Is it possible to say that that the biomedical view is ‘a lie’, without saying that the people who believe in it have been tricked or believe lies? Often, the question is fudged, with the vast majority of people saying they respect the choice of individuals to define themselves as ill if they choose. But it can be, in my view, a fudge, a sleight of hand – and the fudge is what people are responding to when they say they feel invalidated. Moreover, there is, for me, something deeply uncomfortable in witnessing a small group of people with power debating someone’s experiences with another small group of people with power – and telling them that what they’ve believed until now is in fact a lie. This is very difficult to write, but it feels invalidating to me – in fact, it feels almost oppressive. Most of those who argue passionately against diagnosis have themselves experienced trauma and adversity. They have felt silenced. They believe that they are fighting for all those who have been oppressed in similar ways. And yet for me, as soon as we start to talk in absolutes and speak for others, we risk silencing people.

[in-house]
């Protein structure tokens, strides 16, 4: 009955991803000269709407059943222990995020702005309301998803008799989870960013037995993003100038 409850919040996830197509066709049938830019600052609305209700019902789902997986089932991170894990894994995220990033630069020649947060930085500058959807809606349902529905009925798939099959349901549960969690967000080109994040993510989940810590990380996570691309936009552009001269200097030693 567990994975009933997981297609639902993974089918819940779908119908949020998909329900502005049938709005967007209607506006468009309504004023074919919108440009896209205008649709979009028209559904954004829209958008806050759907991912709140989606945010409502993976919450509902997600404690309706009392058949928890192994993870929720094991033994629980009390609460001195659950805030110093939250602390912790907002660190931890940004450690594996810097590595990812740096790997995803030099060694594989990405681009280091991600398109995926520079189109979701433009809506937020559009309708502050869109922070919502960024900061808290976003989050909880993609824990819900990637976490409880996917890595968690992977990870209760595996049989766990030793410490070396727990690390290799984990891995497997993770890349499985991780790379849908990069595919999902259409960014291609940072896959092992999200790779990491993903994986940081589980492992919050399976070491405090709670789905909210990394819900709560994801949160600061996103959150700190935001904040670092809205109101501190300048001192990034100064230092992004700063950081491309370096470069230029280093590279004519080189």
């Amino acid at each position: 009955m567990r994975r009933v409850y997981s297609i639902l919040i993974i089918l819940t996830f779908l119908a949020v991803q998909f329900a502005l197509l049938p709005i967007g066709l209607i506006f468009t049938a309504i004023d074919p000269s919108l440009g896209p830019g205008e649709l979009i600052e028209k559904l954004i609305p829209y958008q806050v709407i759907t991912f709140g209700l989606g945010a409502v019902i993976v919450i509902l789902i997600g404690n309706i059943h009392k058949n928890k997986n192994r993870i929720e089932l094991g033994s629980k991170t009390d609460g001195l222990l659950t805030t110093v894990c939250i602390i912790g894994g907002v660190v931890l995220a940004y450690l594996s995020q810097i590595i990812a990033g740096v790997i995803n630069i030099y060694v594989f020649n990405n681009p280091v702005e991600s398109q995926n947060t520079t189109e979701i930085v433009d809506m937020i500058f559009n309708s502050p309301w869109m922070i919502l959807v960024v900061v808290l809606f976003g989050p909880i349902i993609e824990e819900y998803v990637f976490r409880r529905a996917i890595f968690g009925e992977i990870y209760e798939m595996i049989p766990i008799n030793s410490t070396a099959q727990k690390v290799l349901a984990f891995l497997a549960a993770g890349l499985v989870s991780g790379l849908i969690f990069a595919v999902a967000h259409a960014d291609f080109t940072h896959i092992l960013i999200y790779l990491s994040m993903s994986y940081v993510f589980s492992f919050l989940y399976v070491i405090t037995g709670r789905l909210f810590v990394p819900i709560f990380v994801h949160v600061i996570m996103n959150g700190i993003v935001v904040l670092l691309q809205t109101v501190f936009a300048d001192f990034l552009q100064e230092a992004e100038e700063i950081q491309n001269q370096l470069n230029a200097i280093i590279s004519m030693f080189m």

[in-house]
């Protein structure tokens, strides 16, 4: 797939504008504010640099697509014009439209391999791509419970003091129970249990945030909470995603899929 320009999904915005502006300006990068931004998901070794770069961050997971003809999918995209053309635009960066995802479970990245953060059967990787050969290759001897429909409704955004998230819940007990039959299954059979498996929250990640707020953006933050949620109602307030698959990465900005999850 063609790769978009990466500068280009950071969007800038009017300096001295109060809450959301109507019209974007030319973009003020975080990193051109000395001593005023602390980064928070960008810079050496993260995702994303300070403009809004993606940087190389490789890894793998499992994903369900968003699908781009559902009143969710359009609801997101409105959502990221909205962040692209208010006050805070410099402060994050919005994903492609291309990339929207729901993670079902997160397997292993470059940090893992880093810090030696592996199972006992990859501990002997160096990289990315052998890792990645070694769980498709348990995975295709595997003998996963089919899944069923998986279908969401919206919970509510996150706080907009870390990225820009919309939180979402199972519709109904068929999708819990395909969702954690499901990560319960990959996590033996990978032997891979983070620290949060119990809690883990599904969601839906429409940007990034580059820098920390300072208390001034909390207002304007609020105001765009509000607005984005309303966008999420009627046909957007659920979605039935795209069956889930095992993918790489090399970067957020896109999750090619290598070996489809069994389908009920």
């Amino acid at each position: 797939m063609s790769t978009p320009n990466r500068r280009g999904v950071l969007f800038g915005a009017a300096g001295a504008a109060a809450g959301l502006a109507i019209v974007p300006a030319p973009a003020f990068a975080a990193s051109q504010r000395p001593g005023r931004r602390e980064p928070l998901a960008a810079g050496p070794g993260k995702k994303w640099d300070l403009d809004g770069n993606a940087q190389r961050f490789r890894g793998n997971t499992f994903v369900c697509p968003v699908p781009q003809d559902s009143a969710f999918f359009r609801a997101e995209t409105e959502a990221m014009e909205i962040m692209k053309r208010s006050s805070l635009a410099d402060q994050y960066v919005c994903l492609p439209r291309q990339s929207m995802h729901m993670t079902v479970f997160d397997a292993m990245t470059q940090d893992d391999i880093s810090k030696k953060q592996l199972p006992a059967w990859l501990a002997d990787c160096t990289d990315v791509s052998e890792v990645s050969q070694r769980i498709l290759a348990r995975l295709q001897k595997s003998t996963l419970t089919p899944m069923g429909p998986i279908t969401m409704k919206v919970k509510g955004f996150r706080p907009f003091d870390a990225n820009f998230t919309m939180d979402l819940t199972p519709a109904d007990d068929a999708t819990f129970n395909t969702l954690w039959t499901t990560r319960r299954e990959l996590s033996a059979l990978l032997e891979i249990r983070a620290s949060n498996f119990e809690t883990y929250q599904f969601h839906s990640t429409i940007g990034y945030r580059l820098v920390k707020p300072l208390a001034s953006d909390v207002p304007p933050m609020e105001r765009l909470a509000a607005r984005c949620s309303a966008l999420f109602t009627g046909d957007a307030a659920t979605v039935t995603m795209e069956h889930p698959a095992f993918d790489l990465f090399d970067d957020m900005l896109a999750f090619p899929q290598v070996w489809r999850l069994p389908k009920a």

How we talk about medication and diagnosis

I believe that, in this polarised debate, both sides can be equally guilty of not respecting or not seeking to represent all the views out there. It can sometimes feel like we are so concerned with talking about the System, or the Evidence Base, or Big Pharma, or Discourses, that we talk in absolutes, and forget the nuance.

For example, it’s quite clear to me that we can’t talk about pills being bad or good for everyone. I think some people can find medication life-saving, others life-ending, many more something in between. It depends on the meds. Talking about anti-depressants is different to talking about anti-psychotics. Talking about a depot is different to talking about a Prozac script from a GP. For some, it’s literally life or death, salvation or abuse. For others, meds worked for a while, and then stopped working. For yet others, meds are forced upon them in a violation of their human rights. It’s complicated and fraught.